Go to golf school for less in summer? Forget about it

By Rebecca Larsen, Contributor

PHOENIX, Ariz. - When the weather heats up in places like Arizona, the prices come down, right? So shouldn't golf schools in the sizzling desert, like Arizona and Nevada, drop their prices as well, especially when the economy is a bit soft?

We called a few schools to ask that question and found few bargains out there:

Bird Golf Schools

Jay Ewing, who heads up Bird Golf Schools located in Nevada, Colorado, California, Tennessee, Arizona and Florida, said his school doesn't cut prices in 100-plus degree towns. "Our costs remain constant, so we really can't do that," he said.

He justifies the price that can range from $1,850 to $4,195 per person on the basis that his schools give very individual attention to students. "We have no more than two people per teacher. You can't put four people in a group together," he said. "Many schools that are headed by famous professionals have students taught by assistants. Our teachers are all professional icons."

In his three- to five-day schools, students are coached six to eight hours a day and stay in resort suite-type accommodations that have a rack rate of $400 to $500 a night. In Arizona, Bird Golf holds schools at Wigwam Golf Resort and Palm Valley Golf Club, both in the West Valley. Call (877) 424-7346 or check out birdgolf.com.

Butch Harmon School of Golf

Butch Harmon representative Shawn Callahan told us that the famed Harmon does not have hot-weather bargains at his school at Rio Secco Golf Club in Las Vegas where it's been hotter than Phoenix some days this summer. "We're busy as can be and there is often a waiting list," Callahan said.

And on the Harmon Web site, butchharmon.com, an "openings" page said that if you want to book three days with Butch himself ($4,800 per person), there are "no available openings at this time."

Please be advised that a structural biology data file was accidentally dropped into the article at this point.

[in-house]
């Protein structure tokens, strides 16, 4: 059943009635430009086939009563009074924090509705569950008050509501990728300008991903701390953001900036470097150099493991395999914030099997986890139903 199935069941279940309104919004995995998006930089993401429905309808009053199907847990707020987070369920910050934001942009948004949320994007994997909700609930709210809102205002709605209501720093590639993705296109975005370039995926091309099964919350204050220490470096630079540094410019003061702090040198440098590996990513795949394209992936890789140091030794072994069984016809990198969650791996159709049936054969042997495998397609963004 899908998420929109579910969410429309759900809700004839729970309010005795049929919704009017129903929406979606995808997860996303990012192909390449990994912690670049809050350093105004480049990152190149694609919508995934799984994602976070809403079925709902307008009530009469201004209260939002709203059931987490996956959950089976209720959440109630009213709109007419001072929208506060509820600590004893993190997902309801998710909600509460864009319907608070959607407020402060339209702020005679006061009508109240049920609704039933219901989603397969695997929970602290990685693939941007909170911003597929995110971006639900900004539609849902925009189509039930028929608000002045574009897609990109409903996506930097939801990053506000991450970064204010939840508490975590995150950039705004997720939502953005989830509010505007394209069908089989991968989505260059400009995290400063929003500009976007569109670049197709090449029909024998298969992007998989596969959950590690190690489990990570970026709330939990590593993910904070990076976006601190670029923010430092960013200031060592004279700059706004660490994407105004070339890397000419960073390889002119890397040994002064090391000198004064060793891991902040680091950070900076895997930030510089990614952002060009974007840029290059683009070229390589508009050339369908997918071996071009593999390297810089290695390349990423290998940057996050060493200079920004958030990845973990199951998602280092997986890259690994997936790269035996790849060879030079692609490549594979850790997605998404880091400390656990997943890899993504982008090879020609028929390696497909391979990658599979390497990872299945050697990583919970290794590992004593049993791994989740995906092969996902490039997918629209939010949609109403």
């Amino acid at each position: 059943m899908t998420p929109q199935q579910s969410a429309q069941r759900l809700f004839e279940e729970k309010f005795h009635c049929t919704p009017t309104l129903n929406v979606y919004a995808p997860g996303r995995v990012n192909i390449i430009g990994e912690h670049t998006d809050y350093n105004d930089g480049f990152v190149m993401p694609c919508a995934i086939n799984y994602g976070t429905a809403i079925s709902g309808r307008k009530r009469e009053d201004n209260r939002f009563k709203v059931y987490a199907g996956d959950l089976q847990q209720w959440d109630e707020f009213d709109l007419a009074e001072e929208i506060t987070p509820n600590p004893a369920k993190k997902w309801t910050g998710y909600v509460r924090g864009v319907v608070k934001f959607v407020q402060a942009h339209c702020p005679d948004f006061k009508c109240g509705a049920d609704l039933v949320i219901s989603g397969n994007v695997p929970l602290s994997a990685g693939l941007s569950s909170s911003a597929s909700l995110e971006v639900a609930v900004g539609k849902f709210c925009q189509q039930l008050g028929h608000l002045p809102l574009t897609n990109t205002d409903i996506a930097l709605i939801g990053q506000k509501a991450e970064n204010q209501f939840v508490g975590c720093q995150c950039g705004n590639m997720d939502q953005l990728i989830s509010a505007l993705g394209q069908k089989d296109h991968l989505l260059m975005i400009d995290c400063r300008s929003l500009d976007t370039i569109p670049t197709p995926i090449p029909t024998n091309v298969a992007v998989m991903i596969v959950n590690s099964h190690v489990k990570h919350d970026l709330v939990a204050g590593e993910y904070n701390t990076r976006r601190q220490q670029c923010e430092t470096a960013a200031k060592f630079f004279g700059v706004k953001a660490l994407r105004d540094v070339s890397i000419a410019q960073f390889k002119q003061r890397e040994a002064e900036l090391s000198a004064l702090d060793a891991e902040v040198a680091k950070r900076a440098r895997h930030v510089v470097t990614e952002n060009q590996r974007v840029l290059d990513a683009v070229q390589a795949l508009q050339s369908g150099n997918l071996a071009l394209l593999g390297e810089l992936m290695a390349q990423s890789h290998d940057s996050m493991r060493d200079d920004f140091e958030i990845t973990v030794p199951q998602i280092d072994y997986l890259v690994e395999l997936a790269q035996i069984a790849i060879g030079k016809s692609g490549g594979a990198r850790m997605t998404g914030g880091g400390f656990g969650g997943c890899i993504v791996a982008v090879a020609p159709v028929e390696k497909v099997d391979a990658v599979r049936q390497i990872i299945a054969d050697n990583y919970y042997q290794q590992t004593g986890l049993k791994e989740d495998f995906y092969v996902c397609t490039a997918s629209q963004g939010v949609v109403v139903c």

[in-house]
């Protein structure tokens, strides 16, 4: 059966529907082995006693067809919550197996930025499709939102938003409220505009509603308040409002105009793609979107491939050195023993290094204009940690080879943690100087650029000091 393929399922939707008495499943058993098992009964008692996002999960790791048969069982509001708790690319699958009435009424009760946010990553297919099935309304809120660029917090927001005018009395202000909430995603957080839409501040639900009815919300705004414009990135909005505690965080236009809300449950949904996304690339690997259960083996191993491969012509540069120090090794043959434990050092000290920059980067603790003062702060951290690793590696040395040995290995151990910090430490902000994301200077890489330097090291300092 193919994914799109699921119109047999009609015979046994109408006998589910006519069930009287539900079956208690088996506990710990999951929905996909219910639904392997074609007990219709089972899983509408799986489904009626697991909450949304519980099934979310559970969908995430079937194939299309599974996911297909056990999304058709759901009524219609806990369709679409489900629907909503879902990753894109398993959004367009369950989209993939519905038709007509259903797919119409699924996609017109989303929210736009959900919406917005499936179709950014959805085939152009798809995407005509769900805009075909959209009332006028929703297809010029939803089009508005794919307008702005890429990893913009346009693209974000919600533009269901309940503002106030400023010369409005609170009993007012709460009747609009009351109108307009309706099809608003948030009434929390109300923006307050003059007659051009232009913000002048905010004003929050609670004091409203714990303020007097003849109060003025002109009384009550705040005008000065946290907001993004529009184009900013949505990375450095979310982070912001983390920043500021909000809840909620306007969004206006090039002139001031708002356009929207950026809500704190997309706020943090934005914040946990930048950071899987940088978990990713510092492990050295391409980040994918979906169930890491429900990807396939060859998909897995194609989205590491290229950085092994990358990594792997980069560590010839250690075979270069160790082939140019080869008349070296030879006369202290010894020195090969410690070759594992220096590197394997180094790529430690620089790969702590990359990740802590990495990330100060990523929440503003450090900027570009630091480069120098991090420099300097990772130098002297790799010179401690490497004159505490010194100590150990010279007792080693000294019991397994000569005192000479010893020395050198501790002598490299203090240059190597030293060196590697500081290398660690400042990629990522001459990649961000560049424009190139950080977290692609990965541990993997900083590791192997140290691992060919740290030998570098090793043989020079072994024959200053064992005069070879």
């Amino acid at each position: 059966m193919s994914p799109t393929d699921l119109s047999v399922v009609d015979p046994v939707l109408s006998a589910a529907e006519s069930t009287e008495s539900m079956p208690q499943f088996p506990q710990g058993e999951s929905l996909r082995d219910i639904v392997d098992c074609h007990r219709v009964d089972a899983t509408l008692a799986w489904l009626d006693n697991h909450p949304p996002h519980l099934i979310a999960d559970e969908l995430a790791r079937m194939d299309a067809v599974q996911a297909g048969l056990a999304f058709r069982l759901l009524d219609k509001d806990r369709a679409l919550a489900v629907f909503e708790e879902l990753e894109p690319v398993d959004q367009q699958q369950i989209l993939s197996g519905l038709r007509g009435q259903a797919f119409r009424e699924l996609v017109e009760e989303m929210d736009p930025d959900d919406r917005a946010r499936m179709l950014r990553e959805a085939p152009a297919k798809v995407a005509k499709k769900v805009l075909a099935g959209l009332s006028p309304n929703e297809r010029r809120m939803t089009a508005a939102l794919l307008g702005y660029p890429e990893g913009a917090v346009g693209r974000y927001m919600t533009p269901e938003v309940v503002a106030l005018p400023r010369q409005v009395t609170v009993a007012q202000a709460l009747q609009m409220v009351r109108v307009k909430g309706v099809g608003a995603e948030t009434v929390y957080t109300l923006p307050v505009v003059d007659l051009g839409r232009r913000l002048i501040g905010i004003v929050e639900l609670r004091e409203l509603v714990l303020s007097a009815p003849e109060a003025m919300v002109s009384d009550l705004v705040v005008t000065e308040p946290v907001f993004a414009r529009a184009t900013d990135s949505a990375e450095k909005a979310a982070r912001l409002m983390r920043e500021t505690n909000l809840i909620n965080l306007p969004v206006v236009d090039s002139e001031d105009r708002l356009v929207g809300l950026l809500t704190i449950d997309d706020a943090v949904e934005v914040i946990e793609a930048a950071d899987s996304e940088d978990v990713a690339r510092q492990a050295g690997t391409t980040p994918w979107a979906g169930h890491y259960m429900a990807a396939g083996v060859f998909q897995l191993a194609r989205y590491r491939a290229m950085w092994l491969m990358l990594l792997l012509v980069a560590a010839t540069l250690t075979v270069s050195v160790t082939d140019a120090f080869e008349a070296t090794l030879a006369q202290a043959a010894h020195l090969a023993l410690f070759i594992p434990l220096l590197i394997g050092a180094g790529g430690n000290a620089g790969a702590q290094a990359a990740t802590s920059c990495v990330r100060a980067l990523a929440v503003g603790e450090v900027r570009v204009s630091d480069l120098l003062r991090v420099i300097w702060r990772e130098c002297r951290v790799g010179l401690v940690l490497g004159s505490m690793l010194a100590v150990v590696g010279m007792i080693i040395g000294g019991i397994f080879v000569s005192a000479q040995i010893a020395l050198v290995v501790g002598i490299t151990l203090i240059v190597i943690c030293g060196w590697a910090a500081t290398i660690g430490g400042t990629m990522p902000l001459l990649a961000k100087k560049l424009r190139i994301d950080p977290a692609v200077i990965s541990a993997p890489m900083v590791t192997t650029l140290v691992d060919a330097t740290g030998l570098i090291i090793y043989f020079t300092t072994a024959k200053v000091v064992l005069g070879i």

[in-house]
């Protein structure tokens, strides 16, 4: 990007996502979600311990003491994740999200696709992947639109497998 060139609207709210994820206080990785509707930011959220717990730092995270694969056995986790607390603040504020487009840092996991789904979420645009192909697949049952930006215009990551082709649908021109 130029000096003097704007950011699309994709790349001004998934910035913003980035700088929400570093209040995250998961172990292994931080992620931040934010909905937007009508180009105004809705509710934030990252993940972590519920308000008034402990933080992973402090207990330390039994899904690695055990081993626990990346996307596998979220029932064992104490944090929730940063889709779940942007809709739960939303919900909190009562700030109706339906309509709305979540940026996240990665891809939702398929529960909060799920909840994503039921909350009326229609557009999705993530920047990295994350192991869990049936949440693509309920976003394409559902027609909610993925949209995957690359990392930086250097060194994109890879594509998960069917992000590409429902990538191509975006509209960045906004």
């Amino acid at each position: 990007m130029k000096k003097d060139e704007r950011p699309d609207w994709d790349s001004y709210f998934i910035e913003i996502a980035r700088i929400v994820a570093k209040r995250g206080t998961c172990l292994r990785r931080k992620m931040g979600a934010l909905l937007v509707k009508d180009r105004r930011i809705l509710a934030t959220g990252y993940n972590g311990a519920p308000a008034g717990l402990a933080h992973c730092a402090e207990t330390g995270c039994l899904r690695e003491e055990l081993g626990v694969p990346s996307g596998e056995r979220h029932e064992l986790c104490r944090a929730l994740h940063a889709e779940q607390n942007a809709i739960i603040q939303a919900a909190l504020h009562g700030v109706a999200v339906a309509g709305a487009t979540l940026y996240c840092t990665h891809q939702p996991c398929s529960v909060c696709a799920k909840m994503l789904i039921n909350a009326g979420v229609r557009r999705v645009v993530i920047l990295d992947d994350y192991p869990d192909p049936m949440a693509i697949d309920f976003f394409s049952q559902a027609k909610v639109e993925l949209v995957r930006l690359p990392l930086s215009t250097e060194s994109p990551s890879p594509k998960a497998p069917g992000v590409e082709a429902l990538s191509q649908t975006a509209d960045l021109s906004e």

For three days with staff professionals ($2,800 per person), you'd have to wait until Nov. 20 or Dec. 11, 2003, for an opening. For one day with Butch Harmon working on your short game ($2,500), there was indeed a day available - Oct. 10, 2003. Those prices by the way include nights at the Rio Suite Hotel Casino, computerized video analysis, on-course playing lesson at Rio Secco, lunch each school day and transportation from hotel to golf school.

We can't guarantee that those openings still exist, of course, because the site is always changing. Prospective students are allowed to add their names to waiting lists on the Web site. Or call (702) 777-2444 for information.

John Jacobs' Golf Schools

One bargain option was John Jacobs who holds Summer Sizzler sessions in Arizona at Painted Mountain Golf Club in Mesa, San Ignacio Golf Club in Green Valley and at Stallion Mountain Country Club in Las Vegas. There are no end of options with Jacobs for the kind of package you want to set up, depending on how long you want to go to school and where you want to stay. So comparing winter and summer prices is a bit like comparing golf balls to baseballs.

At Painted Mountain, for example, you could get a two-day weekend school during the high season (Jan. 3-April 27) for $595 per person including hotel. During June, July and August, you can get a three-day weekend school for almost the same price - $645 per person including hotel.